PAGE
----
Sources like Papias and Irenaeus are frequently discussed in the context of gospel authorship, but without due appreciation of the significance of their testimony. It's sometimes suggested that somebody like Papias or Irenaeus either originated or popularized an authorship attribution. But what about the influence of Christians who lived prior to their time? Why do the early enemies of Christianity say nothing of a period of something like forty, fifty, or eighty years during which the gospels circulated anonymously or with different attributions than they later had? If somebody like Papias was so influential on issues of gospel authorship, then why is he mentioned so rarely in the extant ante-Nicene literature, and why did so many Christians disagree with him on other issues, for example? As we'll see in the coming days, both Papias and Irenaeus refer to sources predating them who held the same view of gospel authorship. They were passing on what they had received. They weren't originating it, and, as we'll see, they also don't seem to have been popularizing these attributions in the sense of making something become widely accepted that hadn't been previously.
As Martin Hengel notes, the circumstances in which the gospels circulated and the manner in which they were commented upon suggest that recognized authors were associated with the gospels even in their earliest decades of circulation:
"the knowledge of a widely recognized collection of the four Gospels which is used in worship is certainly substantially older than Irenaeus...Evidently Clement [of Alexandria] took it for granted that the collection of four Gospels was based on recognized church tradition and was unchallenged, since he does not have to defend it anywhere....Another comment on the name Matthew: apart from the first Gospel, to which he gives his name, Matthew plays no role in primitive Christianity. He appears only in the lists of apostles. He is only mentioned rather more frequently at a substantially later date in apocryphal writings on the basis of the unique success of the Gospel named after him. That makes it utterly improbable that the name of the apostle was attached to the Gospel only at a secondary stage, in the first decades of the second century, somewhere in the Roman empire, and that this essentially later nomenclature then established itself everywhere without opposition. How could people have arrived at this name for an anonymous Gospel in the second century, and how then would it have gained general recognition?...the First Gospel [Matthew] already established itself quickly and tenaciously in the church at the beginning of the second century...this writing [the gospel of Mark], quite novel in earliest Christianity, managed to establish itself in the communities and to be used extensively by such self-confident authors as Luke and the author of the First Gospel - in the case of Matthew around eighty percent and of Luke more than sixty percent - only because a recognized authority and not an anonymous Gentile Christian, i.e. a Mr. Nobody in the church, stood behind it....Therefore nothing has led research into the Gospels so astray as the romantic superstition involving anonymous theologically creative community collectives, which are supposed to have drafted whole writings." (The Four Gospels And The One Gospel Of Jesus Christ [Harrisburg, Pennsylvania: Trinity Press International, 2000], pp. 14, 16, 71-72, 80-81)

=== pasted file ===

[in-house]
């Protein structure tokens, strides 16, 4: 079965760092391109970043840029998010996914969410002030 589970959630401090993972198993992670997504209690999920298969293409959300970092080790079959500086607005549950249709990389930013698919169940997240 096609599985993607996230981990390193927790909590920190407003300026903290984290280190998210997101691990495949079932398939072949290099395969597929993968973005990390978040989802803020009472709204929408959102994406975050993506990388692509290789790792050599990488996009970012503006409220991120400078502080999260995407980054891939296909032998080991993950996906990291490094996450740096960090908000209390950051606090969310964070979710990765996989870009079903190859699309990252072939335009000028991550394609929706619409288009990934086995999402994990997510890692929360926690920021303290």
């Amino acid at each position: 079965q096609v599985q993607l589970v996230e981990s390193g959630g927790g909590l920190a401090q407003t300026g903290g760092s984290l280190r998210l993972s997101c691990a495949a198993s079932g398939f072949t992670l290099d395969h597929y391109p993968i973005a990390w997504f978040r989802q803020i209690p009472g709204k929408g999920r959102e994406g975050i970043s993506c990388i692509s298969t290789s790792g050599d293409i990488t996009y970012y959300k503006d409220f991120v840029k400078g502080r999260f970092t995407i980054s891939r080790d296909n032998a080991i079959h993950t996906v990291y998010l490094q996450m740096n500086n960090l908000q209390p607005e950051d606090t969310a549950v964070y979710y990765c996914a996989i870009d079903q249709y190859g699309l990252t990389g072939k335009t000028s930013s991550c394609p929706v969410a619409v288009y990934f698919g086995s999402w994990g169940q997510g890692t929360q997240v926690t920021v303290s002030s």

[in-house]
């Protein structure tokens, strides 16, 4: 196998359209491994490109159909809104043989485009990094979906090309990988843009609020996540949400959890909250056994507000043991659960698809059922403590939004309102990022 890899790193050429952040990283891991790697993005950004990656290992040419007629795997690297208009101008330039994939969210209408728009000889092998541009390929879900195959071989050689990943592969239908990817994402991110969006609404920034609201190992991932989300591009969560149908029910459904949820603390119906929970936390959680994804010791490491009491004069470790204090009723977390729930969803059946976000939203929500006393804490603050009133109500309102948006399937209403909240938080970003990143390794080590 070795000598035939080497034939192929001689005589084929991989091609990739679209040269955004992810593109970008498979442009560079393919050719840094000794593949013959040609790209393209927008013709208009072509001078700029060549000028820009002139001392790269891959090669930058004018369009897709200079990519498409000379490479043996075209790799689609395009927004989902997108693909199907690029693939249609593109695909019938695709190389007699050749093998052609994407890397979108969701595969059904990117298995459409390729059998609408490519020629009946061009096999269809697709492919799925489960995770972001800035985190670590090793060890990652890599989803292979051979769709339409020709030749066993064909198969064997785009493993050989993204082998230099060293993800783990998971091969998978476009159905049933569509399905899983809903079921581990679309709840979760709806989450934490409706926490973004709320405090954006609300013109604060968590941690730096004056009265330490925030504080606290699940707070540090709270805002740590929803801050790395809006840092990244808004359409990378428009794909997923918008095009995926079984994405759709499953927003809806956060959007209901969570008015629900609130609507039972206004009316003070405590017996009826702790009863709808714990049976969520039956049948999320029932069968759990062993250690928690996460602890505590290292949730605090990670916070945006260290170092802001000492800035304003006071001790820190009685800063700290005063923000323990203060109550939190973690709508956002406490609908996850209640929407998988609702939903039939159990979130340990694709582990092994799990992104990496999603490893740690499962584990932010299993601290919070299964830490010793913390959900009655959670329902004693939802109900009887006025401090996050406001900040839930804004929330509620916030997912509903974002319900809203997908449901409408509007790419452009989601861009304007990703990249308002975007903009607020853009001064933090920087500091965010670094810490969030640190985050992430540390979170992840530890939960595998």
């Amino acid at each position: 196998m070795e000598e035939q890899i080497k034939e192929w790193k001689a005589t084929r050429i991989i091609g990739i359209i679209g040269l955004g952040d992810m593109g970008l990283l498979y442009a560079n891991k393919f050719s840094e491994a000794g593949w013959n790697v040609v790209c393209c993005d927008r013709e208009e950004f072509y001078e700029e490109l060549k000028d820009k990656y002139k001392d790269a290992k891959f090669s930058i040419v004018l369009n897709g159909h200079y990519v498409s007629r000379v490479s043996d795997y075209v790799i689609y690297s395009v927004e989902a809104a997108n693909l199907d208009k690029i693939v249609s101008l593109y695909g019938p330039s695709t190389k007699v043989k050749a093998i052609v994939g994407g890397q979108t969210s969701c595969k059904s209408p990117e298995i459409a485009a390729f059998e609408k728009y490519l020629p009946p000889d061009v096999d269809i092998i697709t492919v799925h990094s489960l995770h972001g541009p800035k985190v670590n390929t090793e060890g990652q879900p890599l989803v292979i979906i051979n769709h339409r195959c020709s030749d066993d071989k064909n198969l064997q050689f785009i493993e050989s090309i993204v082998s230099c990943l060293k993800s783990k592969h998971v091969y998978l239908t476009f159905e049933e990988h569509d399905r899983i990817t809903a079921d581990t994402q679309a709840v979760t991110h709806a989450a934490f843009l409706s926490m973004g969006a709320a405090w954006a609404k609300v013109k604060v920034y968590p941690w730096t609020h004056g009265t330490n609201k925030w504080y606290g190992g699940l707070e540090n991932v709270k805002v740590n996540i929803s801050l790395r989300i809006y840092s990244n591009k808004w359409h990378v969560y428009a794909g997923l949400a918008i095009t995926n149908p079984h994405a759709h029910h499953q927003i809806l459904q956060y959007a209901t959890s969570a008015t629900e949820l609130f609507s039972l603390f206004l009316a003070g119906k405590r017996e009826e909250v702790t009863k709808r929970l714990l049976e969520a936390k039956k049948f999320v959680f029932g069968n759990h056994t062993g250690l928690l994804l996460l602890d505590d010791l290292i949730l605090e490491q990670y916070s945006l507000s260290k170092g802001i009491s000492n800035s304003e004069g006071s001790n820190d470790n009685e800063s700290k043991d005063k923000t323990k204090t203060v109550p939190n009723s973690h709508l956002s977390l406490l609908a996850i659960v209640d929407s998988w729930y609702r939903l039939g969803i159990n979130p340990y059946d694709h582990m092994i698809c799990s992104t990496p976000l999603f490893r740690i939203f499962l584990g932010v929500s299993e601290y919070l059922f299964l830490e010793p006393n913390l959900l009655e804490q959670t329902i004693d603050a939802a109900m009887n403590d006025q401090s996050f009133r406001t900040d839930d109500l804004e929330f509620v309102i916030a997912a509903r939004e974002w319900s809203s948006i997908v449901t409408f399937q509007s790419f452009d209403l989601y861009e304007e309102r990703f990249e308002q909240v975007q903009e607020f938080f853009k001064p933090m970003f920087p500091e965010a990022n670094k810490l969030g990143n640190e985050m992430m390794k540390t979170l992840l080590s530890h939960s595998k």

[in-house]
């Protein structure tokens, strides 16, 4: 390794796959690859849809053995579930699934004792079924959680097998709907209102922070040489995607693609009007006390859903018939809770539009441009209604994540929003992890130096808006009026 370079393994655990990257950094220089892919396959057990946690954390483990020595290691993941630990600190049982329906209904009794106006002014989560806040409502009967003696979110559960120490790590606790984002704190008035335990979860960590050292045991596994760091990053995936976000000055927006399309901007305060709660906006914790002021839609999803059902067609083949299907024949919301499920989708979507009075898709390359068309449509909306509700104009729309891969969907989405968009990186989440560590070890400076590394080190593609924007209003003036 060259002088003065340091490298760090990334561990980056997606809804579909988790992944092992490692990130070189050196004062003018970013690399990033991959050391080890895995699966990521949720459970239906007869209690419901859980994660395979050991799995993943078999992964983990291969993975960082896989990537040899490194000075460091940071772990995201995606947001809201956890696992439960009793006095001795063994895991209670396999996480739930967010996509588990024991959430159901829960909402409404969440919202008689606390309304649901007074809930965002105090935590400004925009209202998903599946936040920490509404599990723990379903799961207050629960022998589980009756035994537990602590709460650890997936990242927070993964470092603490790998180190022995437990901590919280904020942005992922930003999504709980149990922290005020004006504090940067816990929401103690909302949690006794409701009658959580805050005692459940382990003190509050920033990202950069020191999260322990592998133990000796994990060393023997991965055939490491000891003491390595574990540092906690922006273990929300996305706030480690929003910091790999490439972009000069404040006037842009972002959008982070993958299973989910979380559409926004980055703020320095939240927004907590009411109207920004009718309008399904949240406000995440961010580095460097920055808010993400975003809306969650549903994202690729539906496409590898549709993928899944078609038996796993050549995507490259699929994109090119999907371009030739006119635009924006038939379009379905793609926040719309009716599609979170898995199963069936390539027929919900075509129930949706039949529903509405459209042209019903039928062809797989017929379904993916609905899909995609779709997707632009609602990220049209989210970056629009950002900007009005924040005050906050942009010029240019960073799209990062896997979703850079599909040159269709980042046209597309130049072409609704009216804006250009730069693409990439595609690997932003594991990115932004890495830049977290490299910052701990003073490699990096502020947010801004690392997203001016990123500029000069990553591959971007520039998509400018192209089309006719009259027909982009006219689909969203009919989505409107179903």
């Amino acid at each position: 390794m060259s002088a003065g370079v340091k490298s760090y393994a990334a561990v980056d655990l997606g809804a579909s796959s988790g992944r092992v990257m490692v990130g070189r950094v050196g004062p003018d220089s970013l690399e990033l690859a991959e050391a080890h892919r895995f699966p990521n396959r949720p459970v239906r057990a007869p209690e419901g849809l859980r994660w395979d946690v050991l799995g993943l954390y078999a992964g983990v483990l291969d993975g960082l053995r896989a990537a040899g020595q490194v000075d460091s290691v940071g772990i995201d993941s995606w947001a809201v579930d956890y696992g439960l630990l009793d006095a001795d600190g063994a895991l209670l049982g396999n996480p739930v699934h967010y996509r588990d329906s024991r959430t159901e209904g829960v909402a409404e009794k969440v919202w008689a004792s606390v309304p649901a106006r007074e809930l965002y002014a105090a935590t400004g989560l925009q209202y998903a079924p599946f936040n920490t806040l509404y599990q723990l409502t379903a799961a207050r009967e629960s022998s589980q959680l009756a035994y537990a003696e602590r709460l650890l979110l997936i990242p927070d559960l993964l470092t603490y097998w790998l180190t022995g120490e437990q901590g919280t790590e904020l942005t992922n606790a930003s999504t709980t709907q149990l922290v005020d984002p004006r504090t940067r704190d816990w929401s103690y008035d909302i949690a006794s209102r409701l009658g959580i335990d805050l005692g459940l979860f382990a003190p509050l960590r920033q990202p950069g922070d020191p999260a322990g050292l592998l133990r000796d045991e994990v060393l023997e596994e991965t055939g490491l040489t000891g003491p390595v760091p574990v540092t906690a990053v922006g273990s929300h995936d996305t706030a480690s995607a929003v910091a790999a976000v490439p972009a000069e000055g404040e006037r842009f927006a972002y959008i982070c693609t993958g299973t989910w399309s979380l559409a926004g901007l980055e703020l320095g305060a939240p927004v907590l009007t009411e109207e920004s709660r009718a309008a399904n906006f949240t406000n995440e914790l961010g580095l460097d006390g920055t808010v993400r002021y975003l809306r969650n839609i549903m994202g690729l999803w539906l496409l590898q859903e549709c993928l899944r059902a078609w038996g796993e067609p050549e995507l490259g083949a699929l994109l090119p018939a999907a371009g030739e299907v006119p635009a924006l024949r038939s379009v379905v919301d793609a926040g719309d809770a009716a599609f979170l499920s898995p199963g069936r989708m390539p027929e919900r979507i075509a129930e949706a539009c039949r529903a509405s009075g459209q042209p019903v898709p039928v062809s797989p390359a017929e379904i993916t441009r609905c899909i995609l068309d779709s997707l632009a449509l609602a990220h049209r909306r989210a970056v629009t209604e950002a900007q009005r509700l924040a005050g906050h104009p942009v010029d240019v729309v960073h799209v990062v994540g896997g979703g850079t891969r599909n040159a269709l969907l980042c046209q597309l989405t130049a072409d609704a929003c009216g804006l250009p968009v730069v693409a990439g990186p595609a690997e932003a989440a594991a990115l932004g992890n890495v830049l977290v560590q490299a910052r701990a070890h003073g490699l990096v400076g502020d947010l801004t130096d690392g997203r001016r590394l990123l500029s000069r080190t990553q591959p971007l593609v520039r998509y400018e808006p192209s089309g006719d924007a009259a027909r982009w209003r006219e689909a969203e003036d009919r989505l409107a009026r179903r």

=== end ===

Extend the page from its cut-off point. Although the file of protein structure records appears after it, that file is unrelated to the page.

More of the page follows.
Commenting on the gospel of John in particular, Craig Blomberg writes: